Welcome to the “RB U” edition of the NFL University series. So far we’ve found that Miami has long been the real “NFL University” but is losing ground quickly. Ohio State has proven to be the true “WR U” and doesn’t look that’s going to change for a long time. And now it’s time to tackle running backs.
Just over 800 running backs have logged a carry in the NFL since the year 2000. Among those 800 running backs over just over 200 schools are represented. But there can only be one RB U.
Thirty-four different schools had at least three running backs drafted inside the top-100 picks of the NFL Draft and record a statistic since 2000. Sixty-seven schools have provided the NFL with at least one running back to log over 600 PPR fantasy points (top 15% of producers at the position) in that same time.
But the true RB U is one of only three universities to have had least eight running backs drafted inside round three and produce in the NFL since 2000. Only the true RB U has had five of those running backs post at least 1100 career PPR. And two of those running backs from RB U actually eclipsed 2000 points each! In fact, with just those two running backs, RB U would be a top-10 producing school already.
The definitive RB U should be a surprise to no one as they have gifted the NFL with multiple Hall of Fame worthy running backs. Making their second appearance in the NFL University series, Miami University is the true RB U.
Miami backs have outscored every other university by over 3,500 points since 2000. Only 26 universities have totaled even 3,000 PPR. As was mentioned in the original NFL U article, Frank Gore, Edgerrin James, Clinton Portis, Willis McGahee, Lamar Miller, Duke Johnson and a few other running backs have dominated for The U. There were really no other schools with anywhere near the impressive mix of draft capital and production.
Tennessee had Jamal Lewis, Arian Foster, Travis Henry, Charlie Garner, and now Alvin Kamara. Kamara should keep Tennessee in the RB U conversation for a while too.
Auburn’s had several long-time contributors. Ronnie Brown, Rudi Johnson, Stephen Davis, Cadillac Williams, Tony Richardson, and now Kerryon Johnson and Peyton Barber.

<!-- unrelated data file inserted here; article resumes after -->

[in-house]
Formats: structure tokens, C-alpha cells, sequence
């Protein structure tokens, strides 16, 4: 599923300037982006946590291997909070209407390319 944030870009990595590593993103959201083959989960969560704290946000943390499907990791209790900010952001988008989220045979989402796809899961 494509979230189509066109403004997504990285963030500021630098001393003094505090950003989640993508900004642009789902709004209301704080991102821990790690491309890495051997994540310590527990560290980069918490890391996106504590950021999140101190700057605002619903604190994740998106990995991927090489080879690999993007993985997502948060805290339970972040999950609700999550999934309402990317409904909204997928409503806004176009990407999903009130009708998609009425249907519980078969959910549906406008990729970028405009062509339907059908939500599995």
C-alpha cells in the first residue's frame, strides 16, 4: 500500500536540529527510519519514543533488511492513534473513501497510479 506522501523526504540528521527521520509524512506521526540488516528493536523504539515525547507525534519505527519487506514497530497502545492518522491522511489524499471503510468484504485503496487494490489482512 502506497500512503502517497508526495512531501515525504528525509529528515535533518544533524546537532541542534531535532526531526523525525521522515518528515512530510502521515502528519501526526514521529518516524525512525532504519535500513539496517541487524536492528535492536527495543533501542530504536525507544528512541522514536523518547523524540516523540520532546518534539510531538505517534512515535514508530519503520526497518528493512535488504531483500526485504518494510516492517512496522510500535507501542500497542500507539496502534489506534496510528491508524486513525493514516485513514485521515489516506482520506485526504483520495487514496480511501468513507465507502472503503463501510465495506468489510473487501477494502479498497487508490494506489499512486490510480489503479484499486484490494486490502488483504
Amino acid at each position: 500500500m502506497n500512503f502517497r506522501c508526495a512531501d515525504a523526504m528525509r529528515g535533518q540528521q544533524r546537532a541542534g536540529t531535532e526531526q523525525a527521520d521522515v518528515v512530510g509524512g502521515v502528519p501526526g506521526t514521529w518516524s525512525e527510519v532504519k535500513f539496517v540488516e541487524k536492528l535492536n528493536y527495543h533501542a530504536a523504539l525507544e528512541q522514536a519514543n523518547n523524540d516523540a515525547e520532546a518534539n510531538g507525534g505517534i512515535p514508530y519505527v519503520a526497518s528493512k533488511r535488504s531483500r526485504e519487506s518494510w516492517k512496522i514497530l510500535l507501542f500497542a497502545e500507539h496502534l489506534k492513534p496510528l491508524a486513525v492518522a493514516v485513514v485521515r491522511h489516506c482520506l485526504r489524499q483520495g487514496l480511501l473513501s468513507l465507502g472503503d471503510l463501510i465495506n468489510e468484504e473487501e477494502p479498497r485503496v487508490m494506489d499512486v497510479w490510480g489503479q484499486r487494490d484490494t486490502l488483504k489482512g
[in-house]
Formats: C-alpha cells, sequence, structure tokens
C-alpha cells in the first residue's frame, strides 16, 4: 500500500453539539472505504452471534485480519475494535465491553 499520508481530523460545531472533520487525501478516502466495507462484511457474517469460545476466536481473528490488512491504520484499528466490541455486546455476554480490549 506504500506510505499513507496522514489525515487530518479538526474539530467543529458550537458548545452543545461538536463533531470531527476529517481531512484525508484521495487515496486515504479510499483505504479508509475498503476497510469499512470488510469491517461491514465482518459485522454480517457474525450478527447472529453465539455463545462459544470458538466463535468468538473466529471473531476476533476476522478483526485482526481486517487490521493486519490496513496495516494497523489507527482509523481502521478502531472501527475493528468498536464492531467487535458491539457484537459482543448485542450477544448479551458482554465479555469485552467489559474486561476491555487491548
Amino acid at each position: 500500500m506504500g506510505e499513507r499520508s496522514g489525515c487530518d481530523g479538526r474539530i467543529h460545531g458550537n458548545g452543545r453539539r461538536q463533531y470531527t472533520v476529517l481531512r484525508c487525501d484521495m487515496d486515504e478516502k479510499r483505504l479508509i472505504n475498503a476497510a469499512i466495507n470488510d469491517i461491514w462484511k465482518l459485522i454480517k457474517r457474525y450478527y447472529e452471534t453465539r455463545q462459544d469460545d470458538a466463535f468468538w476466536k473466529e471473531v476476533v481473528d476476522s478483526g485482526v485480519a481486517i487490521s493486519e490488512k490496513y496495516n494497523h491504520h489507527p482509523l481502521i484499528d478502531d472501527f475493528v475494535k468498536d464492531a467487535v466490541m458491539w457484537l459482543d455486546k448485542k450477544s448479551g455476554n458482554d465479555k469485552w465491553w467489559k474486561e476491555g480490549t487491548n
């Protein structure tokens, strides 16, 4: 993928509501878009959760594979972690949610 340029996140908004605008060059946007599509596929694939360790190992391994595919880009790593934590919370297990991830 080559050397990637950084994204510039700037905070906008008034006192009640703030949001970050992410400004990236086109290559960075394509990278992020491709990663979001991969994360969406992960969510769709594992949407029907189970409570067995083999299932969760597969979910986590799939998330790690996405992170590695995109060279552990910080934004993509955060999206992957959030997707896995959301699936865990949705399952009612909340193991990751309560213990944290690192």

Texas just had a really strong four: Ricky Williams, Priest Holmes, Jamaal Charles, and Cedric Benson.
Alabama and Florida State were a definite step down in overall production, but were just as impressive from a draft capital perspective. They were the only other two schools that saw eight running backs drafted in the top-100 picks.
But what’s the future look like? All the Miami backs are gone or certainly slowing down. Who could challenge for the RB U title? Let’s start by looking at production since the impressive 2015 running back class entered the league (Gurley, Gordon, David and Duke Johnson, Coleman, Yeldon, Ajayi, etc.).
Since 2015 RBs from twelve schools have scored at least 1,000 PPR. The first thing many might notice is that the popular “RB U” candidates in recent memory — Alabama, Georgia, and Oklahoma — all join Miami in close competition for top spot. But if we look at the Rotoviz Devy Rankings you’ll find there actually several schools that could rise and be the next generation’s RB U.
Alabama’s enjoyed the draft capital and RB2- and flex-level production of Mark Ingram, T.J. Yeldon, Derrick Henry, Kenyan Drake and Eddie Lacy. This year they add both Josh Jacobs and Damien Harris to the fold. Jacobs should immediately see a huge opportunity with the Raiders. And Harris may get a better shot at early touches than some may think for the Patriots with Sony Michel opening camp on the PUP (physically unable to perform) list.